A layer-based depth conversion of the seismic data and interpretations was undertaken with the resulting structural framework used as input for the static geological model subsequently incorporated in the dynamic, geomechanical and geochemical models. A thorough review of the depth conversion methodology and associated uncertainty analysis was summarized and determined to be appropriate. Following a detailed uncertainty analysis, confidence in the Endurance structure is high in that variations did not have a large impact on the overall structure.

The impact of CO2 on the seismic response was also reviewed, focusing on the ability to detect CO2 using seismic data. The application would monitor both CO2 migration and containment within the targeted Bunter reservoir. Seismic modelling was undertaken specifically to evaluate what CO2 saturations are detectible seismically. Modelling strongly supports the ability to see low concentrations of CO2 in the reservoir. Although excellent at identifying the introduction of low concentrations of CO2 at a particular location, the ability to resolve variations in its concentration would be limited. The ability to resolve the presence of CO2 was also shown to be highly dependent upon seismic data quality, i.e., higher frequency and lower noise content required, with the ability to resolve CO2 migration in thinner beds requiring the acquisition of a higher resolution 3D survey.

Monitoring the migration of the CO2 would require the repeated acquisition of high-resolution 3D seismic over time. This technique is referred to as 4D seismic and would be of value not only to monitor CO2 migration but also could be used to confirm and monitor containment within the reservoir. Prior to the initiation of injection, a high-resolution 3D survey would be required to act as a baseline and the timing of any subsequent 3D’s would be based upon injection volumes and reservoir modelling.

Overall, the Primary Store Geophysical Model and Report is a very thorough document. The methodologies and analysis align with industry standard workflow and the resulting conclusions and recommendation can be supported.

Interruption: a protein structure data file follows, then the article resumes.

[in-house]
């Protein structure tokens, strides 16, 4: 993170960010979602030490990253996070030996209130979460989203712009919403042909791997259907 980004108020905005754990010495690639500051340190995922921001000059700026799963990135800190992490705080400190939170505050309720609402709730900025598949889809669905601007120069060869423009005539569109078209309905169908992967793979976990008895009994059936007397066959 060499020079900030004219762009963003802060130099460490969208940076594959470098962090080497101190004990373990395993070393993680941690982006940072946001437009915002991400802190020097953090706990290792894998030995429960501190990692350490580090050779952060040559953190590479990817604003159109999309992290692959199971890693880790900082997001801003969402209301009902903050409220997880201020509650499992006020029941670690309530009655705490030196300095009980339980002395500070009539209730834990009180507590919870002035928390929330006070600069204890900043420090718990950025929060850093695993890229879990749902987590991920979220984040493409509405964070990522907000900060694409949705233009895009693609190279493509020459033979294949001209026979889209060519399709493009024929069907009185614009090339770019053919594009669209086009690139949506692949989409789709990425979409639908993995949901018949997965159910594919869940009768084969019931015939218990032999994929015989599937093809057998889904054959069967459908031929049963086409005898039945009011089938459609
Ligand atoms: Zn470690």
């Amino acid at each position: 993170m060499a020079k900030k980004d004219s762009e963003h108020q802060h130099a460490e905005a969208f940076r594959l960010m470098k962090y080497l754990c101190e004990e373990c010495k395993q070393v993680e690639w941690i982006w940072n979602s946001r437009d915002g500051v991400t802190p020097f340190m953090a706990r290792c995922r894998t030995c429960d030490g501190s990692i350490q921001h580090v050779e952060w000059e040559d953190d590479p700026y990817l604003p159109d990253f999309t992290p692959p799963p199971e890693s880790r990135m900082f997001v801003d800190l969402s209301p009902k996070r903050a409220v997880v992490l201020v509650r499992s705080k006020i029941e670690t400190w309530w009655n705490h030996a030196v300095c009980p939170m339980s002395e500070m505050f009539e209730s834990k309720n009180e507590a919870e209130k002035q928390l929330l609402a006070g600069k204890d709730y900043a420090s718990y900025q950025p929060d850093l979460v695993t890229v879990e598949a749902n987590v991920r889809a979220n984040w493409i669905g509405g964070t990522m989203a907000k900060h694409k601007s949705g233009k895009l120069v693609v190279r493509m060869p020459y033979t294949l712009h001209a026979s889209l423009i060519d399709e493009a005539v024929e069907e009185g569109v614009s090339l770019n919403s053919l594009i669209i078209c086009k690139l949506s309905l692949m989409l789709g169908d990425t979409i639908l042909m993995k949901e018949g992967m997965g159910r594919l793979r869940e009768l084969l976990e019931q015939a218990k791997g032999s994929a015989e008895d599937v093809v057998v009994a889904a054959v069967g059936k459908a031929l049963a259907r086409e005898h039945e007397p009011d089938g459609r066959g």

Technical comments for possible future work on the geophysical model

Within the report it was recognized that the existing seismic data are not optimal for investigating the Bunter sandstone reservoir and associated sealing formations. The report concludes that a new 3D seismic survey be acquired designed specifically for this project. We strongly agree with that approach. A new survey specifically designed for this project could be used to better define the structural framework and possibly provide information about the physical properties and stratigraphic variability within the reservoir formation and of the adjacent sealing formations.

Modelling indicates high quality seismic should be able to resolve the migration of CO2 within the Bunter reservoir. This new 3D is critical to establish a baseline to compare any future seismic data that could be used to monitor and map CO2 migration and containment.

Document information

Document name: Primary Store Geophysical Model and Report

Reference number: NS051-SS-REP-000-00013

Document length: 69 pages

Topic area: Geophysical model for CO2 sequestration

Project: Net Zero Teesside / Northern Endurance Partnership

Original report date: August 2021

Original Author: BP Exploration Operating Company

Link to all original reports